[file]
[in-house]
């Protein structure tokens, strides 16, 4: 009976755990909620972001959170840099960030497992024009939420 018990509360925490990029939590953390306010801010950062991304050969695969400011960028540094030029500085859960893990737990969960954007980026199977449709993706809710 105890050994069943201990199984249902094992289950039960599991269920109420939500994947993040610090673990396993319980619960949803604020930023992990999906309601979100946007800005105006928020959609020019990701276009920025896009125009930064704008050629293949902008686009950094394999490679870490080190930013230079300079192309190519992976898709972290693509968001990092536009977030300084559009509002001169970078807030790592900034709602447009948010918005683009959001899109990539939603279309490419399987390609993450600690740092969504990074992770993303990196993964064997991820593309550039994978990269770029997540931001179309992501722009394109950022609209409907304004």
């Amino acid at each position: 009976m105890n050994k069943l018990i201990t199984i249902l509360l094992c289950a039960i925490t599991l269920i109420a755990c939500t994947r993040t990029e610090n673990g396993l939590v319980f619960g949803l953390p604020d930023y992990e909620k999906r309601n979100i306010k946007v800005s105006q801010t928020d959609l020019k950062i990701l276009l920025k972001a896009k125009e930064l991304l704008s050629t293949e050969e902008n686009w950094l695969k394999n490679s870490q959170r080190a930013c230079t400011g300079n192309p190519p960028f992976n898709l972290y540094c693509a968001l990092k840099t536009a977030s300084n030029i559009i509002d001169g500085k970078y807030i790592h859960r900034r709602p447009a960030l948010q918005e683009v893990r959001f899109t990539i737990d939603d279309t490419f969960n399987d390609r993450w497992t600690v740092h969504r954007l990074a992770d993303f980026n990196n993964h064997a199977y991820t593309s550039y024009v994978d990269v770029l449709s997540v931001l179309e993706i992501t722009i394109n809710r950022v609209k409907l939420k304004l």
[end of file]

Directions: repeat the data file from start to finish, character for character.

[in-house]
């Protein structure tokens, strides 16, 4: 009976755990909620972001959170840099960030497992024009939420 018990509360925490990029939590953390306010801010950062991304050969695969400011960028540094030029500085859960893990737990969960954007980026199977449709993706809710 105890050994069943201990199984249902094992289950039960599991269920109420939500994947993040610090673990396993319980619960949803604020930023992990999906309601979100946007800005105006928020959609020019990701276009920025896009125009930064704008050629293949902008686009950094394999490679870490080190930013230079300079192309190519992976898709972290693509968001990092536009977030300084559009509002001169970078807030790592900034709602447009948010918005683009959001899109990539939603279309490419399987390609993450600690740092969504990074992770993303990196993964064997991820593309550039994978990269770029997540931001179309992501722009394109950022609209409907304004």
């Amino acid at each position: 009976m105890n050994k069943l018990i201990t199984i249902l509360l094992c289950a039960i925490t599991l269920i109420a755990c939500t994947r993040t990029e610090n673990g396993l939590v319980f619960g949803l953390p604020d930023y992990e909620k999906r309601n979100i306010k946007v800005s105006q801010t928020d959609l020019k950062i990701l276009l920025k972001a896009k125009e930064l991304l704008s050629t293949e050969e902008n686009w950094l695969k394999n490679s870490q959170r080190a930013c230079t400011g300079n192309p190519p960028f992976n898709l972290y540094c693509a968001l990092k840099t536009a977030s300084n030029i559009i509002d001169g500085k970078y807030i790592h859960r900034r709602p447009a960030l948010q918005e683009v893990r959001f899109t990539i737990d939603d279309t490419f969960n399987d390609r993450w497992t600690v740092h969504r954007l990074a992770d993303f980026n990196n993964h064997a199977y991820t593309s550039y024009v994978d990269v770029l449709s997540v931001l179309e993706i992501t722009i394109n809710r950022v609209k409907l939420k304004l």